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Tooth Sensitivity: what can be done?

Tooth sensitivity can affect one or multiple teeth and may cause a sharp and sudden pain that can be pretty unpleasant. Most cases of tooth sensitivity occur if you eat something very hot or cold, or food that is very sweet or sour.

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In a university study of 1000 residential students, 68.4% reported tooth sensitivity*

Sometimes even breathing in cold air can be enough to set off pain that can feel as if it is reaching deep into the nerve endings in your teeth.

What Causes Tooth Sensitivity?

There are various reasons why you might develop sensitive teeth and it can be caused by receding gums, leaving your tooth roots exposed. Your tooth roots are covered with a layer of cementum which is much softer than tooth enamel and is soon eroded, eventually exposing dentin. This is the inner part of the tooth and consists of lots of tiny tubules that lead directly to the centre of the tooth and all the nerves. These tubules allow anything that could cause sensitivity to easily reach the central part of your tooth, resulting in pain.

Tooth sensitivity can also be caused by general wear and tear, particularly if you grind or clench your teeth as this can erode wear away tooth enamel, exposing your dentin. Untreated tooth decay can have the same effect, as can any teeth that may be damaged or chipped.

If you have used over-the-counter tooth whitening products then you may experience tooth sensitivity. It can also be down to your age as teeth are more sensitive between the ages of 25 and 30.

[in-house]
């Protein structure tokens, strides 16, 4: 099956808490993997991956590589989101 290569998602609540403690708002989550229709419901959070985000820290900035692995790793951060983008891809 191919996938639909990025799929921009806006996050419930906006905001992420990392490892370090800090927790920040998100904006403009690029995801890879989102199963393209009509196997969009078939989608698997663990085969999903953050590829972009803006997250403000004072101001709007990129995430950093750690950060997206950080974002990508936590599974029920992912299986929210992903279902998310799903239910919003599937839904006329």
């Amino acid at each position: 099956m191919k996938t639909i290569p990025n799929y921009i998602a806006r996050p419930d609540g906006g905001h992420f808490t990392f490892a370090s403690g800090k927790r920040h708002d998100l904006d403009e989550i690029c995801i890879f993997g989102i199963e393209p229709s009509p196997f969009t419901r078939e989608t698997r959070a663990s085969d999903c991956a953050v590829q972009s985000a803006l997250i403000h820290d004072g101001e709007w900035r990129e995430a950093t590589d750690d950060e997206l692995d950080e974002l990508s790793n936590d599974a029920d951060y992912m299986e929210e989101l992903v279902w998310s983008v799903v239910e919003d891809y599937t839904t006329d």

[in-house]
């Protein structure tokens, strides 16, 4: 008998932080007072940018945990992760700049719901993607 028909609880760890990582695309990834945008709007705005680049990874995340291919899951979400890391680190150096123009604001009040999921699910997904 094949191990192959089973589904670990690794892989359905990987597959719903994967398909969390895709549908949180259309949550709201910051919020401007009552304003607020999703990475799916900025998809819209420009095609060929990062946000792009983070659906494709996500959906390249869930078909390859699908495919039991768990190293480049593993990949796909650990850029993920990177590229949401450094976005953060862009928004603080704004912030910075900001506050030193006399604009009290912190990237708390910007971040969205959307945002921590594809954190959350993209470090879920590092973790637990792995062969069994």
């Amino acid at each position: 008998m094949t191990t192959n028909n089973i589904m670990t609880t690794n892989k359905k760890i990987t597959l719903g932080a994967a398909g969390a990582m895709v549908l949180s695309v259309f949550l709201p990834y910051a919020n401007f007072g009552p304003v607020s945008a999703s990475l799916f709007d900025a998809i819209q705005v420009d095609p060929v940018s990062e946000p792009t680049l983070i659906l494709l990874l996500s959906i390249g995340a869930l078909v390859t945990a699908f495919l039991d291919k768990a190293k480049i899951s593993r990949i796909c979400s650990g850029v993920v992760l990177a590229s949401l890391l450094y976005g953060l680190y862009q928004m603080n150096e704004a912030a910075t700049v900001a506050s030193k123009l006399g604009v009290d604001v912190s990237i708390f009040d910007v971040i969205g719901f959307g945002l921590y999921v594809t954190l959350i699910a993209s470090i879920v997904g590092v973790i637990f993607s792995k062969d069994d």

Other causes include acidic foods that have caused your tooth enamel to become eroded and sometimes recent dental work can cause temporary tooth sensitivity. If you recently visited our dental practice for a new crown or perhaps a filling then your teeth might feel slightly more sensitive for a while afterwards.

Treating Tooth Sensitivity

If you are overdue for a checkup with Dr. Larry Leslie then it’s a good idea to find out if your tooth sensitivity could be caused by any untreated dental problems. For example if we find any fillings or areas that have become worn down then we can restore these teeth which can help reduce sensitivity. If we think the problem is being caused by clenching and grinding, we may suggest you use a custom-made mouthguard at night to prevent your teeth from contacting so they cannot become any more worn or chipped.

Otherwise there are various ways to control tooth sensitivity and one of the easiest is to use toothpaste especially designed for sensitive teeth. By regularly using these toothpastes, you can gradually block up the tiny tubules in exposed areas of dentin and over time your teeth will begin to feel less sensitive.

One thing to bear in mind about these toothpastes is that you will need to use them for several weeks for the full effects to build up and you will need to continue using them to maintain the benefits. Another thing you can do is to watch what you eat and to try to avoid consuming lots of highly acidic foods and drinks.

There will always be something we can do or suggest to help with any tooth sensitivity issues so please just ask us for help and advice.

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* Source: US National Library of Medicine, www.ncbi.nlm.nih.gov/pubmed/20522131

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